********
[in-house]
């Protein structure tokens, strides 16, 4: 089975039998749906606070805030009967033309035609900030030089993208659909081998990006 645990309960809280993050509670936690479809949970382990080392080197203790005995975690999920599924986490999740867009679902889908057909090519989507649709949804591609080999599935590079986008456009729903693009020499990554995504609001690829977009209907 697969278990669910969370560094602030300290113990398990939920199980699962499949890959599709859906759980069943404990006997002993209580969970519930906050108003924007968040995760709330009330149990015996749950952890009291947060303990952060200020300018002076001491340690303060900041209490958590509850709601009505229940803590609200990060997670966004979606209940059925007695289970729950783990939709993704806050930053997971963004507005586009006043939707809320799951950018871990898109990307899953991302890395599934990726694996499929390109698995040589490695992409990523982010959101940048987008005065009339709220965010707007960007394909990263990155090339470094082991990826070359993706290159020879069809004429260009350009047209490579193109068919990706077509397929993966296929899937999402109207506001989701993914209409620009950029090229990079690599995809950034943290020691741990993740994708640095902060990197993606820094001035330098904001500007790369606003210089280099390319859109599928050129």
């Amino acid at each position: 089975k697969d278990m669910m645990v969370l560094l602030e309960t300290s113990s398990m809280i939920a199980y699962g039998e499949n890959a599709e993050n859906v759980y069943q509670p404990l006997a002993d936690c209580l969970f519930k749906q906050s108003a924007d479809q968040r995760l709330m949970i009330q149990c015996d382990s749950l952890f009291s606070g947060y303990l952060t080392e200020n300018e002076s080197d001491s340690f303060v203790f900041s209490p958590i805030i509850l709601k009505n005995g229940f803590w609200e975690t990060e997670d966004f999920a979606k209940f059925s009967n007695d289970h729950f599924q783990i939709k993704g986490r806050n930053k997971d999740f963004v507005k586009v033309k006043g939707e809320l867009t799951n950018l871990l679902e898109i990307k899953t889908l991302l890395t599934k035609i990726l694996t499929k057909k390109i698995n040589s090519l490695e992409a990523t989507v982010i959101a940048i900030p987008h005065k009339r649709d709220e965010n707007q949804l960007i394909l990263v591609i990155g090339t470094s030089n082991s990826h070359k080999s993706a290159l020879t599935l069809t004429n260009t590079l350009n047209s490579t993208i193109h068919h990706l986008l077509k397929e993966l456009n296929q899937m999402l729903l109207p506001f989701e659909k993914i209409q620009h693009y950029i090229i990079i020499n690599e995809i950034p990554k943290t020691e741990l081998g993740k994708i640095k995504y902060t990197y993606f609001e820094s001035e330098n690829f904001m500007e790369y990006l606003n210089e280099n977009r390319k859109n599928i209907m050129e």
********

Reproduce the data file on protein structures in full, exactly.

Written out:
[in-house]
């Protein structure tokens, strides 16, 4: 089975039998749906606070805030009967033309035609900030030089993208659909081998990006 645990309960809280993050509670936690479809949970382990080392080197203790005995975690999920599924986490999740867009679902889908057909090519989507649709949804591609080999599935590079986008456009729903693009020499990554995504609001690829977009209907 697969278990669910969370560094602030300290113990398990939920199980699962499949890959599709859906759980069943404990006997002993209580969970519930906050108003924007968040995760709330009330149990015996749950952890009291947060303990952060200020300018002076001491340690303060900041209490958590509850709601009505229940803590609200990060997670966004979606209940059925007695289970729950783990939709993704806050930053997971963004507005586009006043939707809320799951950018871990898109990307899953991302890395599934990726694996499929390109698995040589490695992409990523982010959101940048987008005065009339709220965010707007960007394909990263990155090339470094082991990826070359993706290159020879069809004429260009350009047209490579193109068919990706077509397929993966296929899937999402109207506001989701993914209409620009950029090229990079690599995809950034943290020691741990993740994708640095902060990197993606820094001035330098904001500007790369606003210089280099390319859109599928050129």
């Amino acid at each position: 089975k697969d278990m669910m645990v969370l560094l602030e309960t300290s113990s398990m809280i939920a199980y699962g039998e499949n890959a599709e993050n859906v759980y069943q509670p404990l006997a002993d936690c209580l969970f519930k749906q906050s108003a924007d479809q968040r995760l709330m949970i009330q149990c015996d382990s749950l952890f009291s606070g947060y303990l952060t080392e200020n300018e002076s080197d001491s340690f303060v203790f900041s209490p958590i805030i509850l709601k009505n005995g229940f803590w609200e975690t990060e997670d966004f999920a979606k209940f059925s009967n007695d289970h729950f599924q783990i939709k993704g986490r806050n930053k997971d999740f963004v507005k586009v033309k006043g939707e809320l867009t799951n950018l871990l679902e898109i990307k899953t889908l991302l890395t599934k035609i990726l694996t499929k057909k390109i698995n040589s090519l490695e992409a990523t989507v982010i959101a940048i900030p987008h005065k009339r649709d709220e965010n707007q949804l960007i394909l990263v591609i990155g090339t470094s030089n082991s990826h070359k080999s993706a290159l020879t599935l069809t004429n260009t590079l350009n047209s490579t993208i193109h068919h990706l986008l077509k397929e993966l456009n296929q899937m999402l729903l109207p506001f989701e659909k993914i209409q620009h693009y950029i090229i990079i020499n690599e995809i950034p990554k943290t020691e741990l081998g993740k994708i640095k995504y902060t990197y993606f609001e820094s001035e330098n690829f904001m500007e790369y990006l606003n210089e280099n977009r390319k859109n599928i209907m050129e």